/Hochul Chooses Antonio Delgado as New Lieutenant Governor – The New York Times

Hochul Chooses Antonio Delgado as New Lieutenant Governor – The New York Times


Mr. Delgado will have to give up his congressional seat to serve out the remainder of Mr. Benjamin’s term as lieutenant governor, a largely ceremonial role entrusted with few statutory duties. The lieutenant governor also serves as governor if the governor dies, resigns, is impeached or is absent or disabled.

Mr. Delgado was likely to face a difficult re-election fight this fall. Democrats had tried to add friendly voters to his district when they approved a new congressional map earlier this year, but the state’s highest court struck down the newly drawn district lines last week. Court-drawn lines are likely to make the seat far more competitive.

In the June primary for lieutenant governor, Mr. Delgado will face two opponents, both Latina women: Diana Reyna, a former New York City Council member, and Ana María Archila, a progressive activist. Ms. Reyna is campaigning with Representative Tom Suozzi, a Democrat from Long Island running for governor as a staunch moderate, while Ms. Archila has aligned herself with Jumaane Williams, the New York City public advocate running to Ms. Hochul’s left.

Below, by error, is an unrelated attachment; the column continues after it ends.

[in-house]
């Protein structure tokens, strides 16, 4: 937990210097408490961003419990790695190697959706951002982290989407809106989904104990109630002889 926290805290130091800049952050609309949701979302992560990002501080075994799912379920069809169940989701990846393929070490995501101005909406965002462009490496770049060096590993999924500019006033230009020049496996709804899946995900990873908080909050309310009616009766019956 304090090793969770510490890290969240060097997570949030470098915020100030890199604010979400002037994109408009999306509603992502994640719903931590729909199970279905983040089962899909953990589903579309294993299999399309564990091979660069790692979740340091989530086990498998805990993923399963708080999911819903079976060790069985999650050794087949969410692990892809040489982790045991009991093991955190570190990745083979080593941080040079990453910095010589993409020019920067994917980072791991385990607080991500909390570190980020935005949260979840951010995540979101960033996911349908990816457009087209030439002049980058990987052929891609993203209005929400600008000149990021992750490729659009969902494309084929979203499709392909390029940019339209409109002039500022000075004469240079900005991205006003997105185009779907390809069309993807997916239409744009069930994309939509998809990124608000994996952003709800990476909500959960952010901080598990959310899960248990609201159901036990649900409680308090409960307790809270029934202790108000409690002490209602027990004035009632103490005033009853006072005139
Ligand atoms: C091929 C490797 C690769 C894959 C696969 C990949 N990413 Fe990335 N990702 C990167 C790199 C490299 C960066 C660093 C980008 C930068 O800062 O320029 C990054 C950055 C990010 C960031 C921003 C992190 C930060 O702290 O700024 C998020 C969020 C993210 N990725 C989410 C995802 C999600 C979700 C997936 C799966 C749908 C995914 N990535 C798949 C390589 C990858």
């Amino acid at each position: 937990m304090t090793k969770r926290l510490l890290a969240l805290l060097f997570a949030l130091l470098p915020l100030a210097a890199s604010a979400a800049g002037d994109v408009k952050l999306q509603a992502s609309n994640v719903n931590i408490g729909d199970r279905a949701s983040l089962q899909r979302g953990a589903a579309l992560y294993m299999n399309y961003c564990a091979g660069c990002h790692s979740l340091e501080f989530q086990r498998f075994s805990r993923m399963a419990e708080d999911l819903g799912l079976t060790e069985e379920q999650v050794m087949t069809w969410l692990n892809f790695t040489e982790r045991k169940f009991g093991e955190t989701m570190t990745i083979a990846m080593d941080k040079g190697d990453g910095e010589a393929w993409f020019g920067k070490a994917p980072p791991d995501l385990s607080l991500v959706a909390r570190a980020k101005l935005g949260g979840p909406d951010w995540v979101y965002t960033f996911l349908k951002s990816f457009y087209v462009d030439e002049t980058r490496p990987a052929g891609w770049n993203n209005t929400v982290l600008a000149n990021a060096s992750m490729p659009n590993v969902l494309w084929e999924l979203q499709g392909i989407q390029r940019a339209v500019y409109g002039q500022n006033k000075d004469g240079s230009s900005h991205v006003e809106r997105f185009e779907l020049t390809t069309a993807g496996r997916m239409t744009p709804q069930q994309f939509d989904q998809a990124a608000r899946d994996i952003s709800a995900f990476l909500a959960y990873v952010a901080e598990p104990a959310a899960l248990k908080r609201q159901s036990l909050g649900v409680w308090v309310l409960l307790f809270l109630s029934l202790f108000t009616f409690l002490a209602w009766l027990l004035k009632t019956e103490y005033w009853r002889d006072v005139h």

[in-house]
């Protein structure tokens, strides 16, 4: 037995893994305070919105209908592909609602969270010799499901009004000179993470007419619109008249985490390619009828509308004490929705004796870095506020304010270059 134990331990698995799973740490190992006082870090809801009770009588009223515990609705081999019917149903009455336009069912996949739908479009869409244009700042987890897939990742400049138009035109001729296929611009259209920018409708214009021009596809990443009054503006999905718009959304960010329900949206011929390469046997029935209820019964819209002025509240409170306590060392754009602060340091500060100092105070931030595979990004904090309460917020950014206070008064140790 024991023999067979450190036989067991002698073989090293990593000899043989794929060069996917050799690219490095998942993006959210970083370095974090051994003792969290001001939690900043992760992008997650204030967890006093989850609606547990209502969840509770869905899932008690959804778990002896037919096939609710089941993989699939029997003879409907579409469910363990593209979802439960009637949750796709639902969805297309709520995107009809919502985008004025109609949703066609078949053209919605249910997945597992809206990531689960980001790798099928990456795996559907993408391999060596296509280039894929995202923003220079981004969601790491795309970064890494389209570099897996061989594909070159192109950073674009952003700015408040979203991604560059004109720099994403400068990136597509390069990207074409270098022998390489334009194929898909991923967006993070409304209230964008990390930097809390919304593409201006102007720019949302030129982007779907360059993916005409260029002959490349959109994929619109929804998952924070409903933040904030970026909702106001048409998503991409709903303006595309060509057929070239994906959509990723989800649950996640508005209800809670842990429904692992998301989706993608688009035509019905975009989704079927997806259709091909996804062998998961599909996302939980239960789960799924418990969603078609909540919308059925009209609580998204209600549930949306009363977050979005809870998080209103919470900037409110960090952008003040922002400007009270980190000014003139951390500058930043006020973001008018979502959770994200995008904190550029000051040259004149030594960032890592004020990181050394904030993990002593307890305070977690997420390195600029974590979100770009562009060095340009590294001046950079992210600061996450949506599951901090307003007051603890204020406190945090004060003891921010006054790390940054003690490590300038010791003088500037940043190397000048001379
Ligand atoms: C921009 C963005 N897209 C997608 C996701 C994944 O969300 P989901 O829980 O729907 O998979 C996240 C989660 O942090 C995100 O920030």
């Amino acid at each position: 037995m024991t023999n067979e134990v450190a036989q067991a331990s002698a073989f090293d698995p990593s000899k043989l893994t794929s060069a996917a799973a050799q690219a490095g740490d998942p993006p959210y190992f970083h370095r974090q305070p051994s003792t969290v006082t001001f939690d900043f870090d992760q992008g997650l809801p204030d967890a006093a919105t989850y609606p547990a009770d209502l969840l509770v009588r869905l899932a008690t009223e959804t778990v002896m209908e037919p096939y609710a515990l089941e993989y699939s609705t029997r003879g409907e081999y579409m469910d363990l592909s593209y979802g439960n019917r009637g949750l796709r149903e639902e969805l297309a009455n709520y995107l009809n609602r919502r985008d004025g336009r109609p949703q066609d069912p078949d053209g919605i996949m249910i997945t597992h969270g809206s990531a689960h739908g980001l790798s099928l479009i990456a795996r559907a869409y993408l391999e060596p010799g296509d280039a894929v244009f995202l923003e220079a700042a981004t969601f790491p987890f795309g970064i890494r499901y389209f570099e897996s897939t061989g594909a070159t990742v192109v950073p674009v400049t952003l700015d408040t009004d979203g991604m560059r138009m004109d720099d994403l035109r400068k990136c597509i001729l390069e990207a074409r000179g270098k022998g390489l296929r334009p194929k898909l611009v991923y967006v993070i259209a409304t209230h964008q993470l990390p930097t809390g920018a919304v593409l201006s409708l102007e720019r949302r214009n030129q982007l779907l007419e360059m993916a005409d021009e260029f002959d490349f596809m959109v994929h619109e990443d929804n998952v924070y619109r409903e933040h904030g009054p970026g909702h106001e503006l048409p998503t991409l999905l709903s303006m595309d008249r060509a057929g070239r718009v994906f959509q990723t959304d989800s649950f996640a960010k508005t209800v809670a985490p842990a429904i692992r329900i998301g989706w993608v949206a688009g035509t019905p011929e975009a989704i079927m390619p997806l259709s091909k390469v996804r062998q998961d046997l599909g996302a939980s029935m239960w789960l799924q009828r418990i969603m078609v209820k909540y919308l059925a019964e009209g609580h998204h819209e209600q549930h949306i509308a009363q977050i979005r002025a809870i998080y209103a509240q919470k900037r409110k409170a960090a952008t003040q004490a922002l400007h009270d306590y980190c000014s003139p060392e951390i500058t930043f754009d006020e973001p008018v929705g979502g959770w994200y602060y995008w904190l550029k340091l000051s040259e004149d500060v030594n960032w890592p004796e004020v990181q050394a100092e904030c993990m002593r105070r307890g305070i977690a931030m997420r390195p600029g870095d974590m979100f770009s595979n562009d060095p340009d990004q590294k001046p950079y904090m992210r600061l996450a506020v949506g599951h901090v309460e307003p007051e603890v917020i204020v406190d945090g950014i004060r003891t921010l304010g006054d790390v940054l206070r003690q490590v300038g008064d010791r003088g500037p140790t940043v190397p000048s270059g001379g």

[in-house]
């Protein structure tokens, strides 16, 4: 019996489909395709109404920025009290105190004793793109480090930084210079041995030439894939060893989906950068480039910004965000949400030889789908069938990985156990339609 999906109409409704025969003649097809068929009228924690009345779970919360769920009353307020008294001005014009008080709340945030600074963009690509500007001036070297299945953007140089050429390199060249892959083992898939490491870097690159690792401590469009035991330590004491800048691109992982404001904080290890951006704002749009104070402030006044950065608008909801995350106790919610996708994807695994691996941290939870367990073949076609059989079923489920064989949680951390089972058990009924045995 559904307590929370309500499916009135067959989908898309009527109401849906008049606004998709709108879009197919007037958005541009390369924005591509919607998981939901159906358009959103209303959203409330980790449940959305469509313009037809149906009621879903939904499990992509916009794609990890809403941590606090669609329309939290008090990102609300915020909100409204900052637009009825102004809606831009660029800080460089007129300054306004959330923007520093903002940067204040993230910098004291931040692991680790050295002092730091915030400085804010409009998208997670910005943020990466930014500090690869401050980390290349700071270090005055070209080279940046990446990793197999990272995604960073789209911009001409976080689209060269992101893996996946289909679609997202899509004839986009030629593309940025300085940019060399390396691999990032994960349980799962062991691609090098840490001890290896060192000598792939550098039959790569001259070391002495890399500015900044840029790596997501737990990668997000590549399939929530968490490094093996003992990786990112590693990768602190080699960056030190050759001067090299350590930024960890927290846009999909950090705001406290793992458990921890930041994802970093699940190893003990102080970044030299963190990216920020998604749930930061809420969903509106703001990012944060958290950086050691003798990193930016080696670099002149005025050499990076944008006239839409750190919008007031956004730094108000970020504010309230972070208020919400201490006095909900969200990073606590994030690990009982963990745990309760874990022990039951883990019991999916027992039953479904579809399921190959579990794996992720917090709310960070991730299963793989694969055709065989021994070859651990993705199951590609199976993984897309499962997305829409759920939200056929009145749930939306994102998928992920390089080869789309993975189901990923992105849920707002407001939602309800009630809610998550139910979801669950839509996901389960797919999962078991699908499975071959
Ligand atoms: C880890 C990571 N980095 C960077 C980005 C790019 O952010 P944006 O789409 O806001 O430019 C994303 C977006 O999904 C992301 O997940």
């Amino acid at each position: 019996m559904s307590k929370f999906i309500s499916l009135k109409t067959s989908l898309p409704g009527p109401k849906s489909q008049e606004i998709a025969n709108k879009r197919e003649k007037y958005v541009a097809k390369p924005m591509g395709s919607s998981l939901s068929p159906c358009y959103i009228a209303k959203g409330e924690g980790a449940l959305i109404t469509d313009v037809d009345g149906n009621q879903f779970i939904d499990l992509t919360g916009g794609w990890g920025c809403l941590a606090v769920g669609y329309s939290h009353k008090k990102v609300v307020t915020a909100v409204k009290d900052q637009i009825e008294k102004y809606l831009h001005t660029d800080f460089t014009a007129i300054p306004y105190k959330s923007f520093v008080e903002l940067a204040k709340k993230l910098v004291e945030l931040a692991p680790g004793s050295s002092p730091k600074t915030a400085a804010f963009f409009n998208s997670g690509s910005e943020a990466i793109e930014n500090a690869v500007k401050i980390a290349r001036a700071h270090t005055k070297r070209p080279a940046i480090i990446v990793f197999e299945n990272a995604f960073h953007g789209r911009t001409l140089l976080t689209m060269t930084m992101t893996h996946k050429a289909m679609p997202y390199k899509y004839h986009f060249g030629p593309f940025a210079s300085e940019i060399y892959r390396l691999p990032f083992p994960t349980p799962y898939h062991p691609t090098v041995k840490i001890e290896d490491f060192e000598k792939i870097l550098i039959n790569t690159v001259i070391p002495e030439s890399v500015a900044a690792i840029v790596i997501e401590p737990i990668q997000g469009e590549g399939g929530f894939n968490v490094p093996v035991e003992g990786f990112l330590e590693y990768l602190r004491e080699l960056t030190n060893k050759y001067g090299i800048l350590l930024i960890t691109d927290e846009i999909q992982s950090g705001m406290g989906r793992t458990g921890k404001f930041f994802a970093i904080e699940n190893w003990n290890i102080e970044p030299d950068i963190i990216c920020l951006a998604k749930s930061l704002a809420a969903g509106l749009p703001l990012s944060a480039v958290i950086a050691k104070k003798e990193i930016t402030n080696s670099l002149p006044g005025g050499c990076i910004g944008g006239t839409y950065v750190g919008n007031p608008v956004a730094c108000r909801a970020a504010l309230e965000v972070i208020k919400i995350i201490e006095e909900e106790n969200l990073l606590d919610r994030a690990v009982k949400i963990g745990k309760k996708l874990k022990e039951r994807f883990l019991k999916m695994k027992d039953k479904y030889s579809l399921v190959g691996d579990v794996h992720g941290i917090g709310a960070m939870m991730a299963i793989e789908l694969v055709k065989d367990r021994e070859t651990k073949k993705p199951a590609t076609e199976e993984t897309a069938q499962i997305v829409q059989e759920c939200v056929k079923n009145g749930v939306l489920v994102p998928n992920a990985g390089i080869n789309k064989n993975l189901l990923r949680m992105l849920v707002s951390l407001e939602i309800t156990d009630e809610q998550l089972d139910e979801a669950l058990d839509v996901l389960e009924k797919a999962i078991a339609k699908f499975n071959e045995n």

Ms. Hochul initially picked Mr. Benjamin, a Black former state senator from Harlem, as her running mate in August, just a few days after she became governor because of former Gov. Andrew M. Cuomo’s sudden resignation. She had chosen Mr. Benjamin in an effort to broaden her appeal among city voters.

After Mr. Benjamin stepped down last month, Ms. Hochul was once again forced to choose a running mate. She considered a handful of officials of color, though it appears she did not constrain her options to those hailing from the downstate region. The selection process was kept remarkably under wraps, devoid of the leaks that defined Ms. Hochul’s first, flawed search for a second-in-command.

This time, the governor was determined to pick a lieutenant governor without any red flags and asked Elizabeth Fine, the counsel to the governor, and Marty Mack, the appointments secretary, to oversee a team of lawyers scrubbing candidates’ backgrounds.

Ms. Hochul’s team was particularly impressed with Mr. Delgado’s record of winning and holding one of the most competitive swing districts in the country against Republican opponents who tried to brand him as a “big-city rapper,” according to people familiar with her decision. He is also a prolific fund-raiser.

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